A lot of voice memory is allocated for instruments using Kontakt’s Time Machine, Time Machine Pro or Beat Machine algorithms. Keep an eye on the maximum number of voices under “instrument options -> voices”, as sometimes the default values are set unnecessarily high by instrument developers. There is no reason to set this number to 99 voices (which can take up several hundreds of megabytes of RAM alone!), when you’re only using 2-3 voices to playback a loop.

When comparing the two screenshots above, you can see that in this instrument (a drum loop library), 128 Time Machine voices take up 393.98 Megabytes of RAM, whereas 6 voices only use 28.29 Megabytes. Of course, with a maximum number of 6 voices you can only play 6 loops at the same time in this patch, but in a realistic writing-scenario you won’t need more anyway, so don’t allocate RAM for more polyphony if you can predict you won’t need it.

On a side note, most developers use the standard mode of “Time Machine Pro”, so in most cases adjusting the maximum number of voices for the “HQ” mode won’t make any difference. Just pay attention to whether the “HQ Mode” button in Kontakts Time-Machine settings is active or not.

4. Deactivate Convolution Reverbs

As described earlier, every insert-, group-, bus- or send effect within a Kontakt instrument uses a little bit of memory. For most effects, this ends up being only a fraction of a megabyte per effect and is probably not even worth to think about.

However, it might absolutely be worth it to deactivate convolution reverbs and delays within Kontakt if you are not planning to use them (a 3 second convolution reverb impulse response takes up about 20-30 mb of memory). Personally, I prefer to use my third party reverbs in my DAW instead, so the only thing that Kontakt’s own convolution effects do is taking up my precious RAM…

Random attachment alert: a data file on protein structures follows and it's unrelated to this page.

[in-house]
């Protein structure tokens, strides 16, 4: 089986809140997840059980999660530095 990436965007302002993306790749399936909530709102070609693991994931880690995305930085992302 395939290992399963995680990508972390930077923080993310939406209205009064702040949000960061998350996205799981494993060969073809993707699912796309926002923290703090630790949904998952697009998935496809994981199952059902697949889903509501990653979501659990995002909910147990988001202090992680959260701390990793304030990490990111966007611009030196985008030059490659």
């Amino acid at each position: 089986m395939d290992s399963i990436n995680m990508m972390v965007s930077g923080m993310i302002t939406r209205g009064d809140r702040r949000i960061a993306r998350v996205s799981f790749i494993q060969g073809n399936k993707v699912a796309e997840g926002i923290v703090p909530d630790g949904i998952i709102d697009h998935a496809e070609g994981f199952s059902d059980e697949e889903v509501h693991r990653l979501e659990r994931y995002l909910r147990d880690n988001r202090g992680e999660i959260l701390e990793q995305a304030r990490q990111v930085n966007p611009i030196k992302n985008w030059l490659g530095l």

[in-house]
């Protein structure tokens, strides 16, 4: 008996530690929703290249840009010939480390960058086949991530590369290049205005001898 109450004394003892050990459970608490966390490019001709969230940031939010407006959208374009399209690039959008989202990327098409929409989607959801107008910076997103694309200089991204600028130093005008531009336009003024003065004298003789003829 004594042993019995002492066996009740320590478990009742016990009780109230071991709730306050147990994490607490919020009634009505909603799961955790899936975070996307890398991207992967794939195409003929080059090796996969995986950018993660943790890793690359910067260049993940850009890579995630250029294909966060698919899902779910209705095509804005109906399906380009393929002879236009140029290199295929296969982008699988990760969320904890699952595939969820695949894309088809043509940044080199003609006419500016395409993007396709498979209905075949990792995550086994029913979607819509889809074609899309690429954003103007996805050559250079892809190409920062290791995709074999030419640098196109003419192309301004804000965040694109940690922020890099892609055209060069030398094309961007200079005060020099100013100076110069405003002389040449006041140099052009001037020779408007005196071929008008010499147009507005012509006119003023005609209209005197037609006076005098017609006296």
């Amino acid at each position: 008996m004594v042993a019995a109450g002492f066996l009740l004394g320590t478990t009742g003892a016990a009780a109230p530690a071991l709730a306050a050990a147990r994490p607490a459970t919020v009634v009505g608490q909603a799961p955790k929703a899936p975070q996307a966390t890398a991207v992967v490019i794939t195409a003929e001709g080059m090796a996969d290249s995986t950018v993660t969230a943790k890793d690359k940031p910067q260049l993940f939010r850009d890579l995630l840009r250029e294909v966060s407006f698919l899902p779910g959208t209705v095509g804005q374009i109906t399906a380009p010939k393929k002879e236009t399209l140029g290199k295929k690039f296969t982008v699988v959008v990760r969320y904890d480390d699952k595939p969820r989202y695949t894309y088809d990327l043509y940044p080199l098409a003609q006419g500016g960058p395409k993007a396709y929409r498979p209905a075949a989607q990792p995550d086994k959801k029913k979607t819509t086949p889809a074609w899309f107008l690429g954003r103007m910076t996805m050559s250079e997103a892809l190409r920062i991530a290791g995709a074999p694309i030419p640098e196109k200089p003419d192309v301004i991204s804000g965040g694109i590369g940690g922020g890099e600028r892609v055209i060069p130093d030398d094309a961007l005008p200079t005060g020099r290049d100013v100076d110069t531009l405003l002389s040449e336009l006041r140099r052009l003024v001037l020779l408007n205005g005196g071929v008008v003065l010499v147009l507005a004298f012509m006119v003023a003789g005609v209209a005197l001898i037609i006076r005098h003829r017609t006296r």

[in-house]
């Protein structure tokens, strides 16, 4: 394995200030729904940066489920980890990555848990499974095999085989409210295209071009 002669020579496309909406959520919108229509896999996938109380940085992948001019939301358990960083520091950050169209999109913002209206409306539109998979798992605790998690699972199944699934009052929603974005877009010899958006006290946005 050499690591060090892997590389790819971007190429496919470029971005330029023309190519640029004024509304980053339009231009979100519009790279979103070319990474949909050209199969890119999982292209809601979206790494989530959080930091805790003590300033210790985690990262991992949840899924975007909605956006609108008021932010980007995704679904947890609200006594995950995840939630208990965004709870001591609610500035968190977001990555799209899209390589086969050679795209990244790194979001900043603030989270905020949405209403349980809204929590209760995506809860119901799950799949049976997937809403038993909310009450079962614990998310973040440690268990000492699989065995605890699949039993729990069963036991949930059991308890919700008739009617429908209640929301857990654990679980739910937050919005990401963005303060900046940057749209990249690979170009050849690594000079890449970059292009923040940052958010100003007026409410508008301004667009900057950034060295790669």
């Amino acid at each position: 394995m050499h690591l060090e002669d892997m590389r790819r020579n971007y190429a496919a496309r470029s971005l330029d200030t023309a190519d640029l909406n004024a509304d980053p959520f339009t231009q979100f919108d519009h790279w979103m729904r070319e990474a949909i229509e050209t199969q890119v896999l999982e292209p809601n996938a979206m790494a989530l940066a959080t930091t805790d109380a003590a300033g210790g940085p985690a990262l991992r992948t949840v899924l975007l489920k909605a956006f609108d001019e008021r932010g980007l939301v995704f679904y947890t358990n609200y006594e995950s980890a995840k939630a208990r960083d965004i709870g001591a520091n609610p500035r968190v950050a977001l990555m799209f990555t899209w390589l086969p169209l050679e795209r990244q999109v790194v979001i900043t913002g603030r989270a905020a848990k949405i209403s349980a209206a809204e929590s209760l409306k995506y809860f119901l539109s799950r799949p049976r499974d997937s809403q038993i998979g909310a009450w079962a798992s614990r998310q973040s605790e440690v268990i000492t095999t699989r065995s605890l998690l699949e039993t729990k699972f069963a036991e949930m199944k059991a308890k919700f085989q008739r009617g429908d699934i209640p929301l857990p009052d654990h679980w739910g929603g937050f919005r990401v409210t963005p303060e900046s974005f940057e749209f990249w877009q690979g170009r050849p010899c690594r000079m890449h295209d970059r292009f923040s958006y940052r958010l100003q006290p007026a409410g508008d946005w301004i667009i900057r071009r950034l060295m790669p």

In most commercial libraries, there’s a delay or convolution reverb loaded as an insert or send effect by default, so make sure to delete it (bypassing is not enough!) if you don’t use it! You can access the FX-slots by clicking on the wrench-symbol in the top left corner of your Kontakt-instrument.

To give you some numbers, by deactivating all the reverbs and delays within Kontakt, loading my full template now uses 75 GB instead of 90 GB of RAM!

5. Deactivate The Database

Lastly, you can deactivate Kontakt 5’s internal Database if you’re not using it. Depending on how many entries there are, you could save some additional Megabytes of RAM per Instance.

To do so, click on Options -> Database and remove all the entries from the list. Also, make sure that “automatically add samples / files to the database” is unchecked.

And that’s it! That’s my five tips on how to decrease memory usage of Native Instruments Kontakt 5, I hope they become useful for your scoring template!